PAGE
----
Guest Post: Comments and Testimonials from Humanities Commons Users

Comments and Testimonials from Users

Dr. Kendra Preston Leonard, Executive Director, Silent Film Sound & Music Archive:

Humanities Commons is my coffee shop, my place to learn from other scholars and teachers, a place to have a virtual conference with people whose work I admire and those whose work is new to me. It’s the place where I’ve found community and conversation, a place where I can share materials and what I know about them with the rest of the world, a place where my books have taken flight free from the bindings of traditional presses. It’s a place with the best help desk folks I’ve ever known and truly committed administrators. Humanities Commons has given me so many tools to become the scholar I am today, and I am very, very grateful. I can’t imagine my scholarly life without it. November 10, 2021

Michael Thicke, Technical Lead, Humanities Commons:

When I discovered Humanities Commons not long ago, I knew I wanted to be a part of it. As a social epistemologist, I have become increasingly convinced of the need to reform how academics communicate. Ever-tightening job markets create more and more unreasonable demands to publish, network, and promote ourselves. More and more of our voices are marginalized as traditional academic careers dwindle. For-profit publishers and services take advantage of our desperation.

I joined Humanities Commons as lead developer in June because it represents a different vision of academia: one of community, openness, and inclusiveness. In the last five years Humanities Commons has established itself as a global resource for academics of all interests, backgrounds, and career trajectories. I am excited to be a part of the Commons as it builds upon this success over the next five—as we expand our reach beyond the humanities, as we find new ways to foster communication, and as we improve our ability to serve people of all languages and abilities. November 9, 2021

Bonnie Russell, Project Manager, Humanities Commons:

As a librarian who spent almost a decade in scholarly publishing at a university press, when the opportunity came to work on Humanities Commons, I jumped at it. I had grown increasingly interested in open access, scholarly communication, and the opportunities that digital platforms represent in allowing scholars from around the globe the chance to find one another, work together, and publish new and exciting work. Through my work on the Commons, I’ve met people from across the academic landscape who are pursuing new and innovative ways of communicating and publishing. The Commons provides everyone — from students to faculty to independent scholars — the opportunity to connect and collaborate.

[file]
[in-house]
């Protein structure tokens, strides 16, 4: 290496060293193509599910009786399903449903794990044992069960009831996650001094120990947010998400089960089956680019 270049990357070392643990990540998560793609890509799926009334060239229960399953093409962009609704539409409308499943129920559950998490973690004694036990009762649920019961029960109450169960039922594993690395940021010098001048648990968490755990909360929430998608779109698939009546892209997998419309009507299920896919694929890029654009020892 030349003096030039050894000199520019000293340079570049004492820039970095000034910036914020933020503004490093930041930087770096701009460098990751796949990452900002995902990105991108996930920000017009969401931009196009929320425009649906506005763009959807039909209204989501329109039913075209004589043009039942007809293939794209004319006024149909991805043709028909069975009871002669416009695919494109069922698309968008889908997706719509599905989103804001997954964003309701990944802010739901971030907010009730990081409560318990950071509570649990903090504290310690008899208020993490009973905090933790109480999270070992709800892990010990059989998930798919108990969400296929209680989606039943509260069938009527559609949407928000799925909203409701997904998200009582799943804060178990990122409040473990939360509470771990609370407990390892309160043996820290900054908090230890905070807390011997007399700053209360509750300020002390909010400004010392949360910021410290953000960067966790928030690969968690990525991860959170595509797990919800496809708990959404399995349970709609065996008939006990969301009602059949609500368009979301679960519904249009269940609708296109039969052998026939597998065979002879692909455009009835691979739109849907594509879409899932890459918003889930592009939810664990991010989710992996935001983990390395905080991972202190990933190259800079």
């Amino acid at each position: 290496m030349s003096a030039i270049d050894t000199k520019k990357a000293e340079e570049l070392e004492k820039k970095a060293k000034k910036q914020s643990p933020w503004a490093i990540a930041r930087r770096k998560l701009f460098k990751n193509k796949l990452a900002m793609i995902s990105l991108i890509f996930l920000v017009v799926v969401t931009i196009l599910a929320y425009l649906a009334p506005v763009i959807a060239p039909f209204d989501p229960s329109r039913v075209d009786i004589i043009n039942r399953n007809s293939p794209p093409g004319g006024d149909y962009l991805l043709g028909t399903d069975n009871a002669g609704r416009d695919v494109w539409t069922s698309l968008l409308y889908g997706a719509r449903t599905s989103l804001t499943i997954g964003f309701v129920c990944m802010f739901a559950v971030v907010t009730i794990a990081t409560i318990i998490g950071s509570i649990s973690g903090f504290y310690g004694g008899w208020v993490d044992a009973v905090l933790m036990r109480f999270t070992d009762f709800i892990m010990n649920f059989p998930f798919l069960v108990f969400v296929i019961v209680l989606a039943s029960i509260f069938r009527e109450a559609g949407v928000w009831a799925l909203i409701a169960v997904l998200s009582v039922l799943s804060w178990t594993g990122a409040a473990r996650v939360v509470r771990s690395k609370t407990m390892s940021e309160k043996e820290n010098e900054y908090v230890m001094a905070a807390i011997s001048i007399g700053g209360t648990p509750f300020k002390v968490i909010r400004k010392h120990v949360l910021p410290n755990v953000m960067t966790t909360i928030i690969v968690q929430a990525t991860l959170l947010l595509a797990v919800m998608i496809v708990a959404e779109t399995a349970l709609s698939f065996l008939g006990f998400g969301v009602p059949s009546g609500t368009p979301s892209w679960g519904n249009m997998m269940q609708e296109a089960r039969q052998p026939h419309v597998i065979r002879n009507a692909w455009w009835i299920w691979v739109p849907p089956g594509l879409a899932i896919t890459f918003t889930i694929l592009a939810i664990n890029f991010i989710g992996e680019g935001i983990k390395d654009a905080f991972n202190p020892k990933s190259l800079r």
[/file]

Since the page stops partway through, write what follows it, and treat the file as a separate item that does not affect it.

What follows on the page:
As a project manager, this project is one of the most complex I’ve undertaken. We must be mindful of different disciplines and their needs as we expand the Commons to other areas outside the humanities, constantly assess the accessibility of the platform to ensure that all who wish to may access the work and collaborate with others, and support languages from all over the world. The past 19 months have been some of the most rewarding in my career. I’ve been fortunate enough to learn from my colleagues, and to continue to come up with new and innovative solutions to support our users.

Daniel Cohen, Vice Provost for Information Collaboration, Dean of University Library, and Professor of History at Northeastern University:

Since Humanities Commons launched five years ago, the internet has continued, and maybe even accelerated, along its troubling pathway away from openness and thoughtfulness, and into ethically deficient mega-platforms. The idea of a mutually beneficial “commons” has been dealt a serious, but hopefully not fatal, blow. By standing up a community that supports itself, that runs the technology itself, and that determines its own interactions and its own future, Humanities Commons has provided an extraordinarily welcome safe harbor from our increasingly fractious and problematic online world. It is a corrective, in which you can see an alternative model for ethical engagement and the pursuit of the truth, not only for scholars, but for the public as well.

Grant Eben, Support Staff Information Technologist – CCR Development Team under MESH Research at the College of Arts & Letters of MSU:

My experience working with those in Humanities Commons has made it evident to me they are a wonderful group of people. They’re not only talented and knowledgeable but they possess a dedication to their mission that is truly admirable. They deserve all the recognition they receive for their efforts.

Tamar Marvin, Adjunct Professor, American Jewish University & Hebrew Union College-JIR, Los Angeles:

As an independent scholar, I greatly appreciate having a non-profit, scholarly platform to host course websites, as well as to collect my research and teaching documents. I support the mission of Humanities Commons and value its role in providing scholarship to the public.